Miscellaneous Ramblings

Back to the Future: Downgrading My Pismo to OS X 10.3.9

Charles Moore - 2006.02.20 - Tip Jar

If you read last week's column (Tiger 10.4.4 Update Cripples Pismo's Internal Modem), you will recall that I've been in the throes of a tussle with OS X 10.4 "Tiger" on my heretofore faithful G4-upgraded Pismo PowerBook.

To recap briefly, for some undetermined reason Tiger support for the Pismo's internal 56k modem had started playing up and worsened to the point of unusability after I upgraded to OS X 10.4.4, although the modem continued to work reliably when the computer was booted directly into OS 9.2.2 from another hard drive partition or from OS X 10.3.9 on my external FireWire hard drive.

My workaround was using the Tiger installer's Archive & Install feature to "downgrade" my operating system to OS X 10.4.0, which resulted in restoration of modem support after several attempts. As I left off last week's column, it had been my intention to run with OS X 10.4.0 for at least a couple of weeks to see if the modem fix stuck.

Unfortunately, while the modem fix did hold, another problem reared its ugly head: Both Spotlight and the Find utility stopped working. When I typed a word or phrase into the search fields, no response. And there was no audible indication that Spotlight was updating the index on my hard drive.

Curiouser and curiouser. I hadn't changed anything or installed anything new other than reverting to a fresh OS X 10.4.0 install, and as far as I can fathom, these glitches manifested spontaneously.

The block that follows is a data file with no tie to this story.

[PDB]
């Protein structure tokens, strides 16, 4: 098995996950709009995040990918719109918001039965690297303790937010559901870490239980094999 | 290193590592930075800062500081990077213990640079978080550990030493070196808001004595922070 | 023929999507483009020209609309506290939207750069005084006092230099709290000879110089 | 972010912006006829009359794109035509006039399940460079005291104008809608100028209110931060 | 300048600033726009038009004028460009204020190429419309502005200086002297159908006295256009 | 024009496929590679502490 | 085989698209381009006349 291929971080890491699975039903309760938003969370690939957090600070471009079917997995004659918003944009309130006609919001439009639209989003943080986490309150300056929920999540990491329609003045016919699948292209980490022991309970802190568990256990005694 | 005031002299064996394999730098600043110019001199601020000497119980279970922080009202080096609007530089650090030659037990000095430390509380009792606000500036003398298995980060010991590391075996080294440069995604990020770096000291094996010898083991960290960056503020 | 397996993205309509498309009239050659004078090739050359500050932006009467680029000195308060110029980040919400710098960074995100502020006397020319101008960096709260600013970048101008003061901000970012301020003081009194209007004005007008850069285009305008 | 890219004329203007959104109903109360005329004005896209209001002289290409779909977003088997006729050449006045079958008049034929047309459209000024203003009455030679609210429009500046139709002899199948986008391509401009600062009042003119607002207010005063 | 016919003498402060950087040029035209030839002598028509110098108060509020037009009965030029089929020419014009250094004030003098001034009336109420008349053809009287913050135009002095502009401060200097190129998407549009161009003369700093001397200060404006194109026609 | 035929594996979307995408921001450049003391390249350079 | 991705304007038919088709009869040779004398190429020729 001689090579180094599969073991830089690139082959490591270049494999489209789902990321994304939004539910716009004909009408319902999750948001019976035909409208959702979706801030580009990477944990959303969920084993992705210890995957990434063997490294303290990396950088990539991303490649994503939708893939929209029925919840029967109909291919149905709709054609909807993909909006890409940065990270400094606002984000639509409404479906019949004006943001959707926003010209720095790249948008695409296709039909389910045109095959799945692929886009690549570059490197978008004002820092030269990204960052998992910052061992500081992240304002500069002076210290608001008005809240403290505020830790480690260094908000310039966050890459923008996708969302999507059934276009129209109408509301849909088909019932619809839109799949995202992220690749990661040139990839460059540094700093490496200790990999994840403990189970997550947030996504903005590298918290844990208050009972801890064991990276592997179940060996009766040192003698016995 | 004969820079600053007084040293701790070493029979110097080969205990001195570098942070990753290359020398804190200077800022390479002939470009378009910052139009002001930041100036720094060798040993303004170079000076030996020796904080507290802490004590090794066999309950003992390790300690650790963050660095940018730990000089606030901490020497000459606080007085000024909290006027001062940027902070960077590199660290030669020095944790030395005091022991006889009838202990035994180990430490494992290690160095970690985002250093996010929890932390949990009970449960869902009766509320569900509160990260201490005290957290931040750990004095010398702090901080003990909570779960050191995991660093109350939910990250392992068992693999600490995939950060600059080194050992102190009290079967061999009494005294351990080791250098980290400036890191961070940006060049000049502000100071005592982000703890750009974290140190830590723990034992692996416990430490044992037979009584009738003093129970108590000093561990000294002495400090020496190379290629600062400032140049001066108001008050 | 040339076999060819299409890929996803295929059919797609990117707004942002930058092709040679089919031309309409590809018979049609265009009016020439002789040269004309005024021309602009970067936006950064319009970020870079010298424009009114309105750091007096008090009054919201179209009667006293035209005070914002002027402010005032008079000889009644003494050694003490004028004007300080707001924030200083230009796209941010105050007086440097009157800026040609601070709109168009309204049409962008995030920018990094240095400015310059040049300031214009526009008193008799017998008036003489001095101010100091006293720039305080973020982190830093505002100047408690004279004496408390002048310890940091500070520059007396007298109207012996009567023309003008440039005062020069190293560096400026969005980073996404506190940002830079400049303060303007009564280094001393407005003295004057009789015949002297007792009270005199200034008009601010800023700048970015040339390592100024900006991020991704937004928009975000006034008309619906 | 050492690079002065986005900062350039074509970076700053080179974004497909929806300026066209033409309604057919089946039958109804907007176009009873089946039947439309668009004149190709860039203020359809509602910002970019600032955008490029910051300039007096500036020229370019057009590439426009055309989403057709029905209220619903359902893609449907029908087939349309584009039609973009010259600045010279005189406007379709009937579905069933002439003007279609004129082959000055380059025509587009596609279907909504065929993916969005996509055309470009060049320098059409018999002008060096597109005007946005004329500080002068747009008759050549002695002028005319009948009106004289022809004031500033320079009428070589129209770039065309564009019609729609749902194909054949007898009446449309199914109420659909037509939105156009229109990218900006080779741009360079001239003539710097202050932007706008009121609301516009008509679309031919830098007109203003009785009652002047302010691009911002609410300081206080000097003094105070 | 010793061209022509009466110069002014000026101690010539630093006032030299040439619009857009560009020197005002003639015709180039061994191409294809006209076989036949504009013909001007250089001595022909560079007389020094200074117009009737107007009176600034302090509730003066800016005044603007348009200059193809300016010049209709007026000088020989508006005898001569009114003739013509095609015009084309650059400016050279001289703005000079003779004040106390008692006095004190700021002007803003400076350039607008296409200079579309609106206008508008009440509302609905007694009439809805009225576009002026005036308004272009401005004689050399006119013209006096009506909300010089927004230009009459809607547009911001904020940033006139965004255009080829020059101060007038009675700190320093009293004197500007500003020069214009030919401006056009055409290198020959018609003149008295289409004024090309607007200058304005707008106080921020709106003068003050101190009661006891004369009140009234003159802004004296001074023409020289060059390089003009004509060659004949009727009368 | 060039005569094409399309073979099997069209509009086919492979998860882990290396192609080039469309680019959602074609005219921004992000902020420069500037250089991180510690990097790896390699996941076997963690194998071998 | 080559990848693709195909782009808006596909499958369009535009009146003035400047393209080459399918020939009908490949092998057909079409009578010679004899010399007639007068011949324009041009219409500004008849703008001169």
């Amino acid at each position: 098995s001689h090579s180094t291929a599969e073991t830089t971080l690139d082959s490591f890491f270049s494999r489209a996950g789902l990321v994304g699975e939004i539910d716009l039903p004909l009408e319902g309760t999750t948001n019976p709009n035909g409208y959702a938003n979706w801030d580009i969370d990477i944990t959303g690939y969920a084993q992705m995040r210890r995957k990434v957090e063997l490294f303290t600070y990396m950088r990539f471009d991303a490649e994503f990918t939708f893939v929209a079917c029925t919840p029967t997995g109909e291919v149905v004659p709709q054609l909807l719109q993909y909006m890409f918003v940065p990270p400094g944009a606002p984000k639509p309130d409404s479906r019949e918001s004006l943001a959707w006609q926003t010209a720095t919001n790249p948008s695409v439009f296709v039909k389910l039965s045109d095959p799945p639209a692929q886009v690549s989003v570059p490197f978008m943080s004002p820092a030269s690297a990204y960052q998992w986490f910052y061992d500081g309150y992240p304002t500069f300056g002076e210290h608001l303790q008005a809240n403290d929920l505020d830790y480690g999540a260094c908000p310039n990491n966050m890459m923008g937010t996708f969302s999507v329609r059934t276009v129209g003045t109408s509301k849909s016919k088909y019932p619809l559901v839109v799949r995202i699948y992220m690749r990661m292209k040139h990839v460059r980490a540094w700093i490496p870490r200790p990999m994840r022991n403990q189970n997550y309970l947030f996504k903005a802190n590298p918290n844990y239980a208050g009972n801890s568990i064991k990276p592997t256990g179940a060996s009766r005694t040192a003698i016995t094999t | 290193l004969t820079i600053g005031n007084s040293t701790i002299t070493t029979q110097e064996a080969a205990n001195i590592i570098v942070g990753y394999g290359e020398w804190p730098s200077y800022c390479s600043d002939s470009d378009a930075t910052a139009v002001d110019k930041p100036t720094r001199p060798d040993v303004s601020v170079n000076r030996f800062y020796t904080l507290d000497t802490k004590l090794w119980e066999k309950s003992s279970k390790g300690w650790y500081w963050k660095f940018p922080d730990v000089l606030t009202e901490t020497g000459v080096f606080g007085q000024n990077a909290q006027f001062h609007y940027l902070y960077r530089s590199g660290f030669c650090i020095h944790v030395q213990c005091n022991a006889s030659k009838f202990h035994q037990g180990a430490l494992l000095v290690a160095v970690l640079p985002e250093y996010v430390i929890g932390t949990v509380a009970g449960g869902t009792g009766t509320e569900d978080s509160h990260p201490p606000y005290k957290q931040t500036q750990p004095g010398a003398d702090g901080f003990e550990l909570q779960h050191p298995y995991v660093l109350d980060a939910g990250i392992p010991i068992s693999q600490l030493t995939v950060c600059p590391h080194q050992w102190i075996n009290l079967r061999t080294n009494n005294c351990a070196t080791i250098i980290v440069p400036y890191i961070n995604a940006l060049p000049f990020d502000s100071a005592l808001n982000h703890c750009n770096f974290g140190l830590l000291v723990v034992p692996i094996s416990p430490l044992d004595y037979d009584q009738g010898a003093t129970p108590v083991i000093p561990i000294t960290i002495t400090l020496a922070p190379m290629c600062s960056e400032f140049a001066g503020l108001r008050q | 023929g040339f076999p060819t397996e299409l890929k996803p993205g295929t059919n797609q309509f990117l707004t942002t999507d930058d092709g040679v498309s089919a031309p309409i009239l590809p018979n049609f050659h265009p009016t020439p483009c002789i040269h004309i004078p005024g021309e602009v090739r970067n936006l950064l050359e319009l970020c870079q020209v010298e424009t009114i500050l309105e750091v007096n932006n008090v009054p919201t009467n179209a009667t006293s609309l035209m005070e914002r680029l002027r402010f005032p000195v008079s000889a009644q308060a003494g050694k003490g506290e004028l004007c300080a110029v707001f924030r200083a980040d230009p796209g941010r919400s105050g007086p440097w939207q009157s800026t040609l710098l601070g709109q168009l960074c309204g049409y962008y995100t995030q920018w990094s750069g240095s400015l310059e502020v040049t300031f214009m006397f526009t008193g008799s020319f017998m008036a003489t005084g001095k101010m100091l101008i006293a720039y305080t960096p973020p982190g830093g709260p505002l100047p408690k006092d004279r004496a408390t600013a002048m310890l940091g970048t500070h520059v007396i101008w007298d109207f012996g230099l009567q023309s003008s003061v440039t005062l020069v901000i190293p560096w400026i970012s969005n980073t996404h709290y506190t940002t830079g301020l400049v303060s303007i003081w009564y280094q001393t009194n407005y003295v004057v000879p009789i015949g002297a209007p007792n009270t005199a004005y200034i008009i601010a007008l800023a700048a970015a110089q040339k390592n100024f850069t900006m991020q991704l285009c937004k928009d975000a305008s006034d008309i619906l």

Now some folks might be able to get along without a hard drive search utility, but I can't. I'm not crazy about how Spotlight works, but it has proved addictive, and a Find utility is simply indispensable for me. I use them both many times in a typical day.

I booted back into OS X 10.3.9 on the FireWire drive to double check that Panther's (superior) Find utility still worked. It did.

So what the hey? I decided to run the OS X 10.4.1 updater, after which the modem happily still worked - but no joy with Spotlight or Find.

Okay, maybe it was something in my settings or preferences imported when I reinstalled the system. I figured I might as well bite the bullet and do a completely clean install of Tiger, and live with the time-consuming hassle of having to restore all my settings by dragging them over from my iBook and reinstalling some software.

I don't use a lot of system add-ons, and ones I do - including WindowShade X and TypeIt4Me - are easy and quick to install, so that wasn't too bad a prospect.

In the end, it turned out that the preferences I dragged over from my iBook Home Library folder mostly worked fine with my applications, so I didn't have to do much registration key reentry.

Unfortunately, it was all for naught. With the fresh install, Spotlight and Find still obstinately refused to work. I tried running the OS X 10.4.2 combo update in hope that it would repair whatever the problem was, but it didn't.

The modem, I should note, did continue to work in OS 10.4.2, but I had reached an impasse with the search engines, unable to think of anything else to try. Except....

In booting from OS X 10.3.9 "Panther" as a troubleshooting control, I noted once again how much more responsive it is on this Pismo than Tiger has proved to be. Indeed, while I've found Tiger very reliable and reasonably lively on my 700 MHz G3 iBook, I've been disappointed with its performance on the Pismo from the get-go, even before the modem and search engine issues manifested.

My suspicion has been that the Pismo's puny and non-upgradable RAGE Mobility 128 Graphics processor and 8 MB of video RAM simply are not up to the challenge of supporting Tiger's graphics demands satisfactorily, while the iBook's Radeon 7500 GPU and 16 MB of VRAM is satisfactory.